Canadian Health Department Bars Organ Donations from Gay Men
January 10 2008 1:00 AM ET
A prominent AIDS
doctor has criticized a Canadian health regulation that
prohibits gay men from donating organs, saying the ban is
scientifically unsound and could hinder critical
transplant shortages, The Toronto Star reported
the Canadian government’s public health department,
began enforcing the ban in December. The regulation,
which resembles blood-donor restrictions, bars organ
donations from sexually active gay men, hepatitis
victims, and intravenous drug users.
head of family and community medicine at St.
Michael’s Hospital in Toronto, said the rules
were unfair to thousands of conscientious gays.
“To exclude bona fide donors because they’ve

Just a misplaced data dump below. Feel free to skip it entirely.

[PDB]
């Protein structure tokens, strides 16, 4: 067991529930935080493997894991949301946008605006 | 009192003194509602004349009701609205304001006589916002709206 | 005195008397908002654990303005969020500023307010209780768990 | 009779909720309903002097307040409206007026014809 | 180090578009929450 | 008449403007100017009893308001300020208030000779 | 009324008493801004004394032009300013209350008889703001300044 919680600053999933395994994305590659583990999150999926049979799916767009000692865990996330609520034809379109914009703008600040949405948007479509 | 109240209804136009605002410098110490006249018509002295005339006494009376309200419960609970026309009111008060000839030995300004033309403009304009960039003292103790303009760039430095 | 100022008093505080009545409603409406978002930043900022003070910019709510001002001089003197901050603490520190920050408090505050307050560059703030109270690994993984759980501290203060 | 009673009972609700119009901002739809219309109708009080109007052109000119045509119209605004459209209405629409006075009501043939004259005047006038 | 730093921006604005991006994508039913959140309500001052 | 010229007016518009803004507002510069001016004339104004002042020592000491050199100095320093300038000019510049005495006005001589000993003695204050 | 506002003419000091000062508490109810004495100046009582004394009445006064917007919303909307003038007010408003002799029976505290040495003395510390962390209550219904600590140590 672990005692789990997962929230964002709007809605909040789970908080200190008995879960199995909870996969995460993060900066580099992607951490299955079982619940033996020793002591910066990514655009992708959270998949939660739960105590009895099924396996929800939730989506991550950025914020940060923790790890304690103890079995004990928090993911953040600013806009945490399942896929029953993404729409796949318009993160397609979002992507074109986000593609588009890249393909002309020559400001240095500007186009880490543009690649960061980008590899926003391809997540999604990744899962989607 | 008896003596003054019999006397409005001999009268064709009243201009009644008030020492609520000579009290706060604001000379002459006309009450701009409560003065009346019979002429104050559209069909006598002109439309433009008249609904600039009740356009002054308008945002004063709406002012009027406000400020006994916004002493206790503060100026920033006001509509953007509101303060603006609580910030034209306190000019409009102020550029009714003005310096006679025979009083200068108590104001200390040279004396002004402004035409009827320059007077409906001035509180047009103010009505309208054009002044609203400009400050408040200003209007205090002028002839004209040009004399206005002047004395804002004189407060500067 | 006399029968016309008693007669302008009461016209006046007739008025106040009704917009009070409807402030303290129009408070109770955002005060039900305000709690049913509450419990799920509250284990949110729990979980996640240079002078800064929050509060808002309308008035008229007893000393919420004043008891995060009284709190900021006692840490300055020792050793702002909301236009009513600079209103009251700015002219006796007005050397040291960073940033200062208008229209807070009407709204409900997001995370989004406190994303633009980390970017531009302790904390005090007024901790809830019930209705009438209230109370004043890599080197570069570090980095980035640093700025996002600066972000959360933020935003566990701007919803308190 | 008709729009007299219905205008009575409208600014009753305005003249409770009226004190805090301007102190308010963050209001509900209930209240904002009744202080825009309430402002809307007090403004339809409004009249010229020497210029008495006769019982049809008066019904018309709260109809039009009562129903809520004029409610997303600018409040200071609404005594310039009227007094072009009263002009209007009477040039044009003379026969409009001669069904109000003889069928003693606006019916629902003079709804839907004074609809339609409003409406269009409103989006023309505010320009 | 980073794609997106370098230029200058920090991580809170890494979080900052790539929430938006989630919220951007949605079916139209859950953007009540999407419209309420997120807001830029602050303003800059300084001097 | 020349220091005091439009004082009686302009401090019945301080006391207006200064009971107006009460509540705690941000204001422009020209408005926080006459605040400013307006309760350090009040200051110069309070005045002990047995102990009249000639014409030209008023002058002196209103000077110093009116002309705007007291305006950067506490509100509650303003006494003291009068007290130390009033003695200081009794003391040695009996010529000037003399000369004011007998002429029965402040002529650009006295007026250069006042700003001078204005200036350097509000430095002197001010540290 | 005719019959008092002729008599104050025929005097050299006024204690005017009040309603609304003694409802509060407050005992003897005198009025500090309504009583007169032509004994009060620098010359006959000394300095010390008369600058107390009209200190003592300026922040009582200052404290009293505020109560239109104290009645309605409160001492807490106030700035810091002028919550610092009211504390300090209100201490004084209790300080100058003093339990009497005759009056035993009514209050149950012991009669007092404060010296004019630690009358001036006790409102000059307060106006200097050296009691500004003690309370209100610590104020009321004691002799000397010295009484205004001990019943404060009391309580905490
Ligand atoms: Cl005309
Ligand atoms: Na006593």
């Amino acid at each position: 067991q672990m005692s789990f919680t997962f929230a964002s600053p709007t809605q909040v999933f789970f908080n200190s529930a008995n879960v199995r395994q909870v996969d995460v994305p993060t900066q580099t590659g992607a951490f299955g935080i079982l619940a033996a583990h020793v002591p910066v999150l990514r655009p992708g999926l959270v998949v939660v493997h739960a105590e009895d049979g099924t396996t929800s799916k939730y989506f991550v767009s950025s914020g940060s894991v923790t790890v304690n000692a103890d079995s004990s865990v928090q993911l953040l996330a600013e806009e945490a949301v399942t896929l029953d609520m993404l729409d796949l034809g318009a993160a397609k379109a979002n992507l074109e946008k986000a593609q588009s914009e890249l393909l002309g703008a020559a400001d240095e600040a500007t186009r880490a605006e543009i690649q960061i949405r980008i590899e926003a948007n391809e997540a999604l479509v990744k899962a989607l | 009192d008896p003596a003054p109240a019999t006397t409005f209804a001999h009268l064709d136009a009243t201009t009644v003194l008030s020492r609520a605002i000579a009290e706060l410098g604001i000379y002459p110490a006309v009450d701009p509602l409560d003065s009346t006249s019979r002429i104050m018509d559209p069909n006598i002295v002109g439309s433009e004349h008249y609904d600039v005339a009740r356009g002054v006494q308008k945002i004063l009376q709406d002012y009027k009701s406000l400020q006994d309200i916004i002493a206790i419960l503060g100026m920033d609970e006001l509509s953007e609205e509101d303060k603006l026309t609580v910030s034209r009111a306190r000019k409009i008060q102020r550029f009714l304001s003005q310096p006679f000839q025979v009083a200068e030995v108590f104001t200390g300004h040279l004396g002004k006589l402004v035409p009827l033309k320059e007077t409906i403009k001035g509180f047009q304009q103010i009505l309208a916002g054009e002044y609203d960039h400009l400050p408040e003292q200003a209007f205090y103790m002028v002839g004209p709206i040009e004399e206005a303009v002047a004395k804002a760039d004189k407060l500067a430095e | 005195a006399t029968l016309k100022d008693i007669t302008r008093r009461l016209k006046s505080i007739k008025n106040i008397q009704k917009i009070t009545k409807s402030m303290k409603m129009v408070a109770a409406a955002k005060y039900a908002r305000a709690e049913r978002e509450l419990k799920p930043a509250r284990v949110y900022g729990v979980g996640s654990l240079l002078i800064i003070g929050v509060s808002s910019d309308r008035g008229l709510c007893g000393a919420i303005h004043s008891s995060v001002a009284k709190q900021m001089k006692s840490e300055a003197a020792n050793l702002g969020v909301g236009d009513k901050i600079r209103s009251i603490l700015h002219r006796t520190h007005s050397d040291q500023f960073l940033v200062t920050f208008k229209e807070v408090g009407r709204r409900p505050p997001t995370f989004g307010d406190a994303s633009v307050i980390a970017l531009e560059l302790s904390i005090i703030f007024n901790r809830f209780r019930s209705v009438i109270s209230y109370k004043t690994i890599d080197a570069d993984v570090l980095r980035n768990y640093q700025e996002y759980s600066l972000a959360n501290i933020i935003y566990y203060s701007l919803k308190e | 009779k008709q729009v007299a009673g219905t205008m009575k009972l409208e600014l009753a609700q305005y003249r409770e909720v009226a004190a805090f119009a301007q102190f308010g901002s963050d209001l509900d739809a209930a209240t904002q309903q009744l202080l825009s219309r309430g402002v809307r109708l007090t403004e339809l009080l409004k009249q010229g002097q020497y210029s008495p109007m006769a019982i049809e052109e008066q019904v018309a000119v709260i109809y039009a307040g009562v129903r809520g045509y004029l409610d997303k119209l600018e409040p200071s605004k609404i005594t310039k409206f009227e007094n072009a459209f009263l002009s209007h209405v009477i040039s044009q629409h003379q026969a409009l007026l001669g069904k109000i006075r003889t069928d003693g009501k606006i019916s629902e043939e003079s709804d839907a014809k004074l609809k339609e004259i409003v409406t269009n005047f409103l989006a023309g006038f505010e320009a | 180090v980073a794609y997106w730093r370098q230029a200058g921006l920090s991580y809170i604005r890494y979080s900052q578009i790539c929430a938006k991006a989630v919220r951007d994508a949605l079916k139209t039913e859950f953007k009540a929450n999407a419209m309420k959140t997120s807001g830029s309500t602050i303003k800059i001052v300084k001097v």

had sex with another man would exclude a lot of people
who are no risk at all,” he told The Toronto
Star. “Zero risk.”
But Dr. Gary
Levy, head of the country’s largest organ transplant
program, says the ban only formalizes preexisting
precautions. Still, Levy systematically turning away
gays makes little sense. "I personally believe someone
who has been in a monogamous relationship for 30
years, regardless of the gender of their partner, is a safe
situation," Levy told The Star.
though, Levy said transplant surgeons will continue to make
the final decision organs are safe to use. His program, he
said, has used many organs from known gay men after
doctors determined that the donor’s sexual
behavior did not pose a significant HIV risk. (The
- Michelle Duggar Gets Verdict In Her Quest Against LGBT Ordinance in Ark.
- Hot Sheet: Guardians and Go-Go Boys
- Michael Lannan's Looking Is More Than Gay Sex and the City
- Artist Spotlight: Czanara
- Even Former NOM Executives Believe Marriage Equality Is Imminent
- 10 Mushy Moments With Brittney Griner And Glory Johnson